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low level laser therapy burn inflammation

Sophie Seité, René-Jean Bensadoun, Jean-Michel Mazer
More than half the number of patients with cancer, who are treated with radiotherapy, will have radiodermatitis at some point during their treatment. Radiodermatitis either occurs early on in the treatment period or appears months or up to several years later. Acute radiodermatitis is a burn injury that varies in severity according to both treatment and inherent patient factors. Most acute radiodermatitis reactions resolve after several weeks but some reactions persist and can cause complications. Late-onset radiodermatitis is characterized by telangiectasia that forms on atrophic and fragile skin...
2017: Breast Cancer: Targets and Therapy
Mozhgan Rezaei Kanavi, Faraj Tabeie, Farzin Sahebjam, Nima Poursani, Nazanin Jahanbakhsh, Pouya Paymanpour, Sasha AfsarAski
This study was conducted to investigate the effect of combining extremely low frequency-pulsed electromagnetic field (ELF-PEMF) and low-level laser therapy (LLLT) on alkali-burned rabbit corneas. Fifty alkali-burned corneas of 50 rabbits were categorized into five groups: ELF-PEMF therapy with 2 mT intensity (ELF 2) for 2 h daily; LLLT for 30 min twice daily; combined ELF-PEMF and LLLT (ELF + LLLT); medical therapy (MT); and control (i.e., no treatment). Clinical examination and digital photography of the corneas were performed on days 0, 2, 7, and 14...
April 2016: Experimental Eye Research
Asheesh Gupta, Gaurav K Keshri, Anju Yadav, Shefali Gola, Satish Chauhan, Ashok K Salhan, Shashi Bala Singh
Low-level laser therapy (LLLT) using superpulsed near-infrared light can penetrate deeper in the injured tissue and could allow non-pharmacological treatment for chronic wound healing. This study investigated the effects of superpulsed laser (Ga-As 904 nm, 200 ns pulse width; 100 Hz; 0.7 mW mean output power; 0.4 mW/cm(2) average irradiance; 0.2 J/cm(2) total fluence) on the healing of burn wounds in rats, and further explored the probable associated mechanisms of action. Irradiated group exhibited enhanced DNA, total protein, hydroxyproline and hexosamine contents compared to the control and silver sulfadiazine (reference care) treated groups...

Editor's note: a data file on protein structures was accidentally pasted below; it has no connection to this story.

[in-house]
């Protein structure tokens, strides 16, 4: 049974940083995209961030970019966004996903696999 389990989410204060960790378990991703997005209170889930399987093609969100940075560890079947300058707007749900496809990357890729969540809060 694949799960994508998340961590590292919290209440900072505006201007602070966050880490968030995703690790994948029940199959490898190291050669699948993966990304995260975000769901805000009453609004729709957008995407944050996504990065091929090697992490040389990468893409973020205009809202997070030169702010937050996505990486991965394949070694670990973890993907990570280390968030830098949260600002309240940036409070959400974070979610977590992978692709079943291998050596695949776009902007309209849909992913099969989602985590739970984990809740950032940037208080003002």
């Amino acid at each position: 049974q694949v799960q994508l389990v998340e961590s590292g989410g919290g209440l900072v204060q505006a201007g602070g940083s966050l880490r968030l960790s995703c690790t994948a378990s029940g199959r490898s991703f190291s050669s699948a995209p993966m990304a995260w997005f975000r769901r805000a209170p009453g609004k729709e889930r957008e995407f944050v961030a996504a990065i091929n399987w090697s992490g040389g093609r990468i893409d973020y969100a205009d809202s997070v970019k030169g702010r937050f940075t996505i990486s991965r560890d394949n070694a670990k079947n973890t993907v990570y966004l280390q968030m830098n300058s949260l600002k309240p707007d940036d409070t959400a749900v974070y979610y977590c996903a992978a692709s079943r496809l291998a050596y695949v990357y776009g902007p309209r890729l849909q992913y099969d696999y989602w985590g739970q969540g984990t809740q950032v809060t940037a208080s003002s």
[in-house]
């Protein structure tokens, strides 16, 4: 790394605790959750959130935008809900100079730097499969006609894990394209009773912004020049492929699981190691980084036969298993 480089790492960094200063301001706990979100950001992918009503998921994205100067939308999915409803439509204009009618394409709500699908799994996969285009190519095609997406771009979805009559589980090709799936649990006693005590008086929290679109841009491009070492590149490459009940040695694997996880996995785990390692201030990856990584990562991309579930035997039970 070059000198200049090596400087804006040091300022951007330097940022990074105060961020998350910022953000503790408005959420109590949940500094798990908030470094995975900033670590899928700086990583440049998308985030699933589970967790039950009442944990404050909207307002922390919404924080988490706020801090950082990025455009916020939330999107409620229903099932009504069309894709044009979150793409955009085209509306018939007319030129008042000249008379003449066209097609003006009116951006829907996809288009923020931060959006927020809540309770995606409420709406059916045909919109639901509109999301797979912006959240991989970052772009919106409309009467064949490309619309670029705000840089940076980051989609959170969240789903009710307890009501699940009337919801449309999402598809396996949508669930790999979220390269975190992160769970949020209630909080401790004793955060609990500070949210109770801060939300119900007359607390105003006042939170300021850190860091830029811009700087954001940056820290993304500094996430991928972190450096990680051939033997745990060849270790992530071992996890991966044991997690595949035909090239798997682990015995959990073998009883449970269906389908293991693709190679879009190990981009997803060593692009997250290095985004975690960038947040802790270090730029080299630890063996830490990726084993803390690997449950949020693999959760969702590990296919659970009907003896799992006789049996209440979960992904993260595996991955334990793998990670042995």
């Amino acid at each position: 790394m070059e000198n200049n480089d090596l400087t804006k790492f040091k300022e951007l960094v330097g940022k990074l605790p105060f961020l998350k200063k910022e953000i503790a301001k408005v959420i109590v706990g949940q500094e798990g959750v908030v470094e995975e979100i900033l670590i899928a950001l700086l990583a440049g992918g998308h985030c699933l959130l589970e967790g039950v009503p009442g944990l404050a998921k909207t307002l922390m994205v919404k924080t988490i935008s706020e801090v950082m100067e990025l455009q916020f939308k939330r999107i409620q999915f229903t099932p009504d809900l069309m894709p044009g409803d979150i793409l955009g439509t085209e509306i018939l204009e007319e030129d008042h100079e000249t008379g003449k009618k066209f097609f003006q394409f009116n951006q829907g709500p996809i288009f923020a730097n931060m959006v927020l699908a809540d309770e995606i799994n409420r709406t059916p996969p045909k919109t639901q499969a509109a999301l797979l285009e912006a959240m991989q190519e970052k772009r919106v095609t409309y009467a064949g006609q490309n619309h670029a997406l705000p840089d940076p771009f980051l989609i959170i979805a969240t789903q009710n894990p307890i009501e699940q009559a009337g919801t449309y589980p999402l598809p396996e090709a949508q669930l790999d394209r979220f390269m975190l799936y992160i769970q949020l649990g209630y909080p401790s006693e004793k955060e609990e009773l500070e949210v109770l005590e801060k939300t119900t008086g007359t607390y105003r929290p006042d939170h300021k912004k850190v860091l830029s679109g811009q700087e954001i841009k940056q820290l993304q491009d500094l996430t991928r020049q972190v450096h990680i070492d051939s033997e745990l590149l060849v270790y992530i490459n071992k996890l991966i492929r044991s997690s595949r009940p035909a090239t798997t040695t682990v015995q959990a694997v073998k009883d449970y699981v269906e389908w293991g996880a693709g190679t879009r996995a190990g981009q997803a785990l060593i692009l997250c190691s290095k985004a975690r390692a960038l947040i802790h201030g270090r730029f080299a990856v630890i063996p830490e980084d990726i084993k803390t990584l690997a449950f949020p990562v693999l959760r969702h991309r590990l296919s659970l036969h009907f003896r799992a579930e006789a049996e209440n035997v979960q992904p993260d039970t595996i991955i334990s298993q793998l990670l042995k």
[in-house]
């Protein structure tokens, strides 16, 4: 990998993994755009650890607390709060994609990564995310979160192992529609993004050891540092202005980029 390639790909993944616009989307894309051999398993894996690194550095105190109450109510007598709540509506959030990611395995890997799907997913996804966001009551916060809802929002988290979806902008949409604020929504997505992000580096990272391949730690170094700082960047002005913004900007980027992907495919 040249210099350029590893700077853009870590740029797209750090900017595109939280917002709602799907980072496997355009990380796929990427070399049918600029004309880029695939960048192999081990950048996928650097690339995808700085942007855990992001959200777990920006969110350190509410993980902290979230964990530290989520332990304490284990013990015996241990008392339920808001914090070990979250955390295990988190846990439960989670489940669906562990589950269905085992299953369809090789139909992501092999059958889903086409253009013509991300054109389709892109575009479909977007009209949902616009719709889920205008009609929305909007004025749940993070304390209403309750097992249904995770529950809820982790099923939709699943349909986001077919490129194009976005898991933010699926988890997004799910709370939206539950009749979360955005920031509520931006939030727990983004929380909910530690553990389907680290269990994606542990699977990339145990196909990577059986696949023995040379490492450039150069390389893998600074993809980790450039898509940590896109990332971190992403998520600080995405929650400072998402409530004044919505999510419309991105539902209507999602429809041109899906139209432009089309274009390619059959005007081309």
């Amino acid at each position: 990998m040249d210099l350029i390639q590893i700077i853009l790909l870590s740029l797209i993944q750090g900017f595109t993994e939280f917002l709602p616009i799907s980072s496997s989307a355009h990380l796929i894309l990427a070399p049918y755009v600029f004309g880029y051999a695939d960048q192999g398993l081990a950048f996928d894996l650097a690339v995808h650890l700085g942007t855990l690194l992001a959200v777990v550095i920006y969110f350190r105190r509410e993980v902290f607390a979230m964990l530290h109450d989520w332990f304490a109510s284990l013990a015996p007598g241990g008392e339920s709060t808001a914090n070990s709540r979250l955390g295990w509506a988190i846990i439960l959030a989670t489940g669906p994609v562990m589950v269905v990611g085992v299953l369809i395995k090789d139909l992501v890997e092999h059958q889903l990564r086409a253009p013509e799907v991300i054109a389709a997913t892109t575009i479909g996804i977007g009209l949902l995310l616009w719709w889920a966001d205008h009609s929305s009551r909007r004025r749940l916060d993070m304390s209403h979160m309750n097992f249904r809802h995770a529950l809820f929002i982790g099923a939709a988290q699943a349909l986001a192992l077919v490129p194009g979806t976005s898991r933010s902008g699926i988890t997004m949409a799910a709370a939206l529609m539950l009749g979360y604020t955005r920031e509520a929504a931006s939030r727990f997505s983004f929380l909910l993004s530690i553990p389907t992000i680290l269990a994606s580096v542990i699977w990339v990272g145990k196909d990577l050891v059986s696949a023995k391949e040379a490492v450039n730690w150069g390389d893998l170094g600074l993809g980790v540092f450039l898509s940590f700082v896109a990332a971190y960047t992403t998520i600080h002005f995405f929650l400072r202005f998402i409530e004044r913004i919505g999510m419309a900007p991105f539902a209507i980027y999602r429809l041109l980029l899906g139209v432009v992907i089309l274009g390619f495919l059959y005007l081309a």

June 2015: Journal of Biophotonics
Pinar Avci, Asheesh Gupta, Magesh Sadasivam, Daniela Vecchio, Zeev Pam, Nadav Pam, Michael R Hamblin
Low-level laser (light) therapy (LLLT) is a fast-growing technology used to treat a multitude of conditions that require stimulation of healing, relief of pain and inflammation, and restoration of function. Although skin is naturally exposed to light more than any other organ, it still responds well to red and near-infrared wavelengths. The photons are absorbed by mitochondrial chromophores in skin cells. Consequently, electron transport, adenosine triphosphate nitric oxide release, blood flow, reactive oxygen species increase, and diverse signaling pathways are activated...
March 2013: Seminars in Cutaneous Medicine and Surgery
Franciane B Fiório, Regiane Albertini, Ernesto Cesar Pinto Leal-Junior, Paulo de Tarso Camillo de Carvalho
Low-level laser therapy (LLLT) has been increasingly used to accelerate wound healing in third-degree burns. This study investigated the effects of lasers on the tissue repair process of third-degree burns. Burns were produced on the backs of male Wistar rats. The animals were divided into four groups (n = 12): control, injury, LLLT 3 J/cm(2), and LLLT 4 J/cm(2). Each group was further divided into two subgroups; the rats in one subgroup were killed on day 8 and those in the other, on day 16 after injury. The animals in LLLT 3 J/cm(2) and LLLT 4 J/cm(2) were irradiated 1 h after injury, and irradiation was repeated every 48 h...
January 2014: Lasers in Medical Science
Juliana Medeiros de Moraes, Diego Eterno de Oliveira Mendonça, Vânia Beatriz L Moura, Milton Adriano Pelli Oliveira, Cristina Lopes Afonso, Marina Clare Vinaud, Maria Márcia Bachion, Ruy de Souza Lino
Third-degree burn wounds are considered severe injuries because they destroy all the skin layers and may affect subcutaneous tissues, fasciae, muscles, and bones. To favor the healing process of the injured tissues, it is very useful to diminish the occurrence of the inflammatory process. The present study was aimed at comparing the effect of different energetic densities of AlGaInP laser on the inflammatory process and in the healing of third-degree burn wounds in Wistar rats. This study was approved by the Ethics Committee, in which 36 adult male rats were selected and suffered the induction of third-degree burn injury...